On some applications of the superposition principle with Fourier basis

M. Garbey

Research output: Contribution to journalArticlepeer-review

9 Scopus citations


This paper presents several applications of (local) Fourier basis combined with corrector techniques via the superposition principle to compute solutions of boundary value problems. Our methodology is inspired by the well-known corrector technique used in asymptotic singular perturbation theory-see, for example, [W. Eckhaus, Asymptotic Analysis of Singular Perturbations, North-Holland, Amsterdam, 1979]. We build solvers for time dependent boundary value problems and/or singular perturbation problems using Fourier expansions combined to additional convenient set of time independent basis functions to enforce the boundary conditions. The algorithms are very well suited for parallel computing because they rely mainly on FFTs and basis functions given analytically or computed (in parallel) once and for all. Our method can be spectral accurate for simple geometry. We obtain in addition interesting new results for boundary value problems with complex geometry. We describe in this paper the implementation of the method and the numerical results for many linear and nonlinear problems: our goal is to test the advantages and the limits of our approach in order to motivate further theoretical investigations. Our method applied to steady one-dimensional problems is similar to the work of Israeli, Vozovoi, and Averbuch [J. Sci. Comput., 8 (1993), pp. 135-149] on domain decomposition with local Fourier basis for the Helmotz problem. However our methodology for time-dependent problem and/or two space dimensions geometry is rather different in its spirit and complements previous investigations of Israeli, Vozovoi, and Averbuch.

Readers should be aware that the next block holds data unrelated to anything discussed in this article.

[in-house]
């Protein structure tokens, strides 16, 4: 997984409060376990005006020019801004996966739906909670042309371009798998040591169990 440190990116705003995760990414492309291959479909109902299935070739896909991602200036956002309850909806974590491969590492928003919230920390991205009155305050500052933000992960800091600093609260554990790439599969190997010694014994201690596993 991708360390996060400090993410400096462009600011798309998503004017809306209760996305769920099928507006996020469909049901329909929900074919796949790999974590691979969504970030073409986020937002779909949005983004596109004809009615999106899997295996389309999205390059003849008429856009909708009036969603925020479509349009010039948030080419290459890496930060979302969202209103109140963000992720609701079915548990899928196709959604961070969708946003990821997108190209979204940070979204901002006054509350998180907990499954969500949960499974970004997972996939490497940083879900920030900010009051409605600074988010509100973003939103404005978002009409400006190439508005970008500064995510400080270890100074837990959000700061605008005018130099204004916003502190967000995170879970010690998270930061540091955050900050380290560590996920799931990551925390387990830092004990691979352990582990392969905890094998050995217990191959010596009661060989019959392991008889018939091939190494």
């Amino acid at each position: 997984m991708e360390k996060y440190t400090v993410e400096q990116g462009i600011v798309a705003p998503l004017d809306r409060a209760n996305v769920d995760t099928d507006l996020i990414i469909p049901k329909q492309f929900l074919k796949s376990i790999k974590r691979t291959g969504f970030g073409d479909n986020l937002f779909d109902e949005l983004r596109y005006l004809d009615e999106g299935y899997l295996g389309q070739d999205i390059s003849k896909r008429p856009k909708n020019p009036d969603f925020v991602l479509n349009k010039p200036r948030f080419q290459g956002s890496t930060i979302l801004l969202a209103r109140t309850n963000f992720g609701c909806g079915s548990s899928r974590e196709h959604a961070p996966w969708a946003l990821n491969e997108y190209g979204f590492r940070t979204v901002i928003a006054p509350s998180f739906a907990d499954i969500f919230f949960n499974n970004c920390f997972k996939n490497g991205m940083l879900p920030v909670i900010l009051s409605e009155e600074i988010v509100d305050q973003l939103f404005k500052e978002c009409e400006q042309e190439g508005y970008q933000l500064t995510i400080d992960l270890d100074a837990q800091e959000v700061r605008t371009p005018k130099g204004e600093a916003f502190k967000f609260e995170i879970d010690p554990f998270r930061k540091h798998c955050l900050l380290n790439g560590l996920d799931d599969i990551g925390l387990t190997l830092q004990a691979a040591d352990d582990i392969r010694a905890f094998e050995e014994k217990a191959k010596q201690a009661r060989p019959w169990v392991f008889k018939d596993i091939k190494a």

Original languageEnglish (US)
Pages (from-to)1087-1116
Number of pages30
JournalSIAM Journal on Scientific Computing
Issue number3
StatePublished - Jun 29 2001


  • Corrector technique
  • Fourier expansion
  • Singular perturbation
  • Spectral method
  • Superposition principle

ASJC Scopus subject areas

  • Computational Mathematics
  • Applied Mathematics


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